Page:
One of the cornerstones of the EU’s plans for future economic prosperity and competitiveness is to improve and protect the state of the environment. In pursuit of this goal, the European Green Deal has triggered significant company and government commitments towards sustainability targets, with a reduction in greenhouse-gas (GHG) emissions by the year 2030 as a first binding milestone.
To gain greater clarity on what is feasible today and how to translate these environmental ambitions into practice, we systematically analyzed a wide variety of everyday products, exploring how GHG emissions get “wrapped up” in these items. We then looked at how to “unbundle” the emissions, in order to make these products “green” (that is, “net zero”) using today’s processes and technologies (see sidebar “Our methodology”). This analysis served as the jumping-off point to evaluate various scenarios so as to understand what the shift to greener products could entail for industry, consumers, and other stakeholders.
Green products: Feasible, “just” not yet scalable
Our research identified four related questions that are central to delivering feasible and scalable green products. (For examples of the potential practicalities, see sidebar “Green shoes deep dive”). These are:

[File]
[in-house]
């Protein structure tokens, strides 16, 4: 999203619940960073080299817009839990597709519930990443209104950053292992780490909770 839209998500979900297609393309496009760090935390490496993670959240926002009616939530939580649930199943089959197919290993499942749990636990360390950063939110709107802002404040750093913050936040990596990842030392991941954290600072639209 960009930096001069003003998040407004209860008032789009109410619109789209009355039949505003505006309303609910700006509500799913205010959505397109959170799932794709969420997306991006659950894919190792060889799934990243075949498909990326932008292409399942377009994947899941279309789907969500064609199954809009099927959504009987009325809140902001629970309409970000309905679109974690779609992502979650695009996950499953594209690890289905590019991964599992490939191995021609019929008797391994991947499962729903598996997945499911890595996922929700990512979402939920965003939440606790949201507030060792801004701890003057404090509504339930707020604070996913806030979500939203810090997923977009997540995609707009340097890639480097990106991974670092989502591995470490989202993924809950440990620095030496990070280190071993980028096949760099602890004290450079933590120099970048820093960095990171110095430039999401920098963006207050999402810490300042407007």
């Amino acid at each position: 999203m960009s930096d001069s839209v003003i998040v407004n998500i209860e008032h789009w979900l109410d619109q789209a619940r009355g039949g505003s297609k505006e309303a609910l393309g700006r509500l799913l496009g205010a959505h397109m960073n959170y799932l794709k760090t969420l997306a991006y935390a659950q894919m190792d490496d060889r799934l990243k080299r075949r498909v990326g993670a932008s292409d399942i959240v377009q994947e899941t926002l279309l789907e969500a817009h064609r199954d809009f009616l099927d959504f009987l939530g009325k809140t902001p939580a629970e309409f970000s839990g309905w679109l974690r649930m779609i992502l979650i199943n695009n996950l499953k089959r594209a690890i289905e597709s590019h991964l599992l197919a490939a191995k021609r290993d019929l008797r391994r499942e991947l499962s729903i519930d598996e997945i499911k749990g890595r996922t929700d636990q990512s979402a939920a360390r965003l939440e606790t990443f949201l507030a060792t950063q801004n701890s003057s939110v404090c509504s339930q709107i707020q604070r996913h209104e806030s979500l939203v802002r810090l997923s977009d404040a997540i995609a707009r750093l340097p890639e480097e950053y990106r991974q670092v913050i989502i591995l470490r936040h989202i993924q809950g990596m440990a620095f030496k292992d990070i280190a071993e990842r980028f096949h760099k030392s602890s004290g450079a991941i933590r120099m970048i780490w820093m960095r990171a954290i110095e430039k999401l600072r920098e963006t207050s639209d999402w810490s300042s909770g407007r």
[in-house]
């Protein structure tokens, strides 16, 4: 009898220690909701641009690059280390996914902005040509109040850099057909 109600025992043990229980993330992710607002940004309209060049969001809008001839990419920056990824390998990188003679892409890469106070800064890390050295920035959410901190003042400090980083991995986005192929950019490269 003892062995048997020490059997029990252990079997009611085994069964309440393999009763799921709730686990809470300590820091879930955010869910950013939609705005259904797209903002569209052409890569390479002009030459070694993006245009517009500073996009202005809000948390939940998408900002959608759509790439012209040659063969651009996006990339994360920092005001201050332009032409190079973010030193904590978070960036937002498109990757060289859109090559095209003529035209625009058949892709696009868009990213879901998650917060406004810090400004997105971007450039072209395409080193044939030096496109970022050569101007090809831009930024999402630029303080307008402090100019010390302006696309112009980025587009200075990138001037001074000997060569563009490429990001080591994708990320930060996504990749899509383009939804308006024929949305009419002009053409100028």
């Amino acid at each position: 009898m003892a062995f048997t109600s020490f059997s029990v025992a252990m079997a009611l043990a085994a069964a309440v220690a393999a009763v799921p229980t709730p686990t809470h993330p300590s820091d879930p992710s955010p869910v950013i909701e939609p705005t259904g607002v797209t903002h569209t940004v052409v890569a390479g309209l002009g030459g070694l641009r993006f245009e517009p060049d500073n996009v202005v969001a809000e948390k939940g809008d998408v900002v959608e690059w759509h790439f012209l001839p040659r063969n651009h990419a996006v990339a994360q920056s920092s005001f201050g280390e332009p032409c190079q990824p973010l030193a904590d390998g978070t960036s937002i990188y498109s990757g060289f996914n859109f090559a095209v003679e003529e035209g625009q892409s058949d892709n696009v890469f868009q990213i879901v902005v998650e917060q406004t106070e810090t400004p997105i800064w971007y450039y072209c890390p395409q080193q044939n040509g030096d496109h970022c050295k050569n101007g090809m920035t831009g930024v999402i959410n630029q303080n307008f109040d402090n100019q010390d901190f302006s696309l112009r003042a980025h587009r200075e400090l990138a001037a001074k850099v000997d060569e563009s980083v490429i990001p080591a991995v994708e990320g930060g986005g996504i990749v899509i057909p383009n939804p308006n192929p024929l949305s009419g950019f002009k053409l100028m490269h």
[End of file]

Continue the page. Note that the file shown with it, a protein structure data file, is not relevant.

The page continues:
- Can’t green products be produced today using existing technologies and materials? The short answer is, yes, they can, since manufacturers could—to a very large extent—rely on the existing toolbox of substances, but “in green”.
- What would the cost of emissions abatement be? This is relatively incremental; assuming today’s prices, our analysis indicates this could generate only slightly higher costs, averaging 5 to 10 percent (Exhibit 1).
- What are the rate-limiting steps? The ultimate rate-limiting step towards greener products will be scaling, especially on the renewable feedstock side. While the EU’s binding 2030 renewables target for energy is 40 percent (we are now at 20 to 25 percent), recycled feedstock currently covers less than 0.1 percent of global feedstock demand and will likely not reach more than 5 percent by 2030 (and with a maximum theoretical recycling volume of about 45 percent). Today’s rate-limiting step is more straightforward, however: lack of understanding and orchestration of the (generally very long) value chains (Exhibit 2). A solution would principally require reliable data on GHG emissions and know-how on the feasibility, impact, and cost of the various GHG abatement levers, end to end along each value chain. Currently, each value-chain player only owns and understands a fraction of the solution and tends to wait for others to visibly move and take the lead—by designing and offering net-zero products, investing in required raw-materials assets at scale, or manufacturing higher-cost, net-zero intermediates. Breakthroughs are needed if unmet and latent demand signals are to penetrate the value chain.